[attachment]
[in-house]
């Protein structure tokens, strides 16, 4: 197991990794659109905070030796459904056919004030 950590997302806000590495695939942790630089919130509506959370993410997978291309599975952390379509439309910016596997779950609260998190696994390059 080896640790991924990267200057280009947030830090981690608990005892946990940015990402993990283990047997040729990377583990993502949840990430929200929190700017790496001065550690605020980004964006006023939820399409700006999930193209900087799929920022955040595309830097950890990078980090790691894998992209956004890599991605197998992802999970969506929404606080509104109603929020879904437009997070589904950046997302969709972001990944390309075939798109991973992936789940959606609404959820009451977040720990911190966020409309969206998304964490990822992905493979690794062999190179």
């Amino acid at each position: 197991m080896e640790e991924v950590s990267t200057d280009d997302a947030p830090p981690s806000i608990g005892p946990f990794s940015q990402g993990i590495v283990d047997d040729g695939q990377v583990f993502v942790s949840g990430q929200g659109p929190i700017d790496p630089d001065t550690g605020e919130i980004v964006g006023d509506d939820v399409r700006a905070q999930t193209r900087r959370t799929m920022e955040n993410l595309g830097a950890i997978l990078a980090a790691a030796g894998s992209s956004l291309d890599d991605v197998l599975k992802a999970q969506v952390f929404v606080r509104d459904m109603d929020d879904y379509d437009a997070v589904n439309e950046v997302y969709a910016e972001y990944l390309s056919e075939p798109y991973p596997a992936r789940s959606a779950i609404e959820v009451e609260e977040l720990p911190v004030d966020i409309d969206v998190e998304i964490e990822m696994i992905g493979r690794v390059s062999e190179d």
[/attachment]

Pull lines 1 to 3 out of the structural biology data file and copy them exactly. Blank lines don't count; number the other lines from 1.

[in-house]
């Protein structure tokens, strides 16, 4: 197991990794659109905070030796459904056919004030 950590997302806000590495695939942790630089919130509506959370993410997978291309599975952390379509439309910016596997779950609260998190696994390059 080896640790991924990267200057280009947030830090981690608990005892946990940015990402993990283990047997040729990377583990993502949840990430929200929190700017790496001065550690605020980004964006006023939820399409700006999930193209900087799929920022955040595309830097950890990078980090790691894998992209956004890599991605197998992802999970969506929404606080509104109603929020879904437009997070589904950046997302969709972001990944390309075939798109991973992936789940959606609404959820009451977040720990911190966020409309969206998304964490990822992905493979690794062999190179």
């Amino acid at each position: 197991m080896e640790e991924v950590s990267t200057d280009d997302a947030p830090p981690s806000i608990g005892p946990f990794s940015q990402g993990i590495v283990d047997d040729g695939q990377v583990f993502v942790s949840g990430q929200g659109p929190i700017d790496p630089d001065t550690g605020e919130i980004v964006g006023d509506d939820v399409r700006a905070q999930t193209r900087r959370t799929m920022e955040n993410l595309g830097a950890i997978l990078a980090a790691a030796g894998s992209s956004l291309d890599d991605v197998l599975k992802a999970q969506v952390f929404v606080r509104d459904m109603d929020d879904y379509d437009a997070v589904n439309e950046v997302y969709a910016e972001y990944l390309s056919e075939p798109y991973p596997a992936r789940s959606a779950i609404e959820v009451e609260e977040l720990p911190v004030d966020i409309d969206v998190e998304i964490e990822m696994i992905g493979r690794v390059s062999e190179d």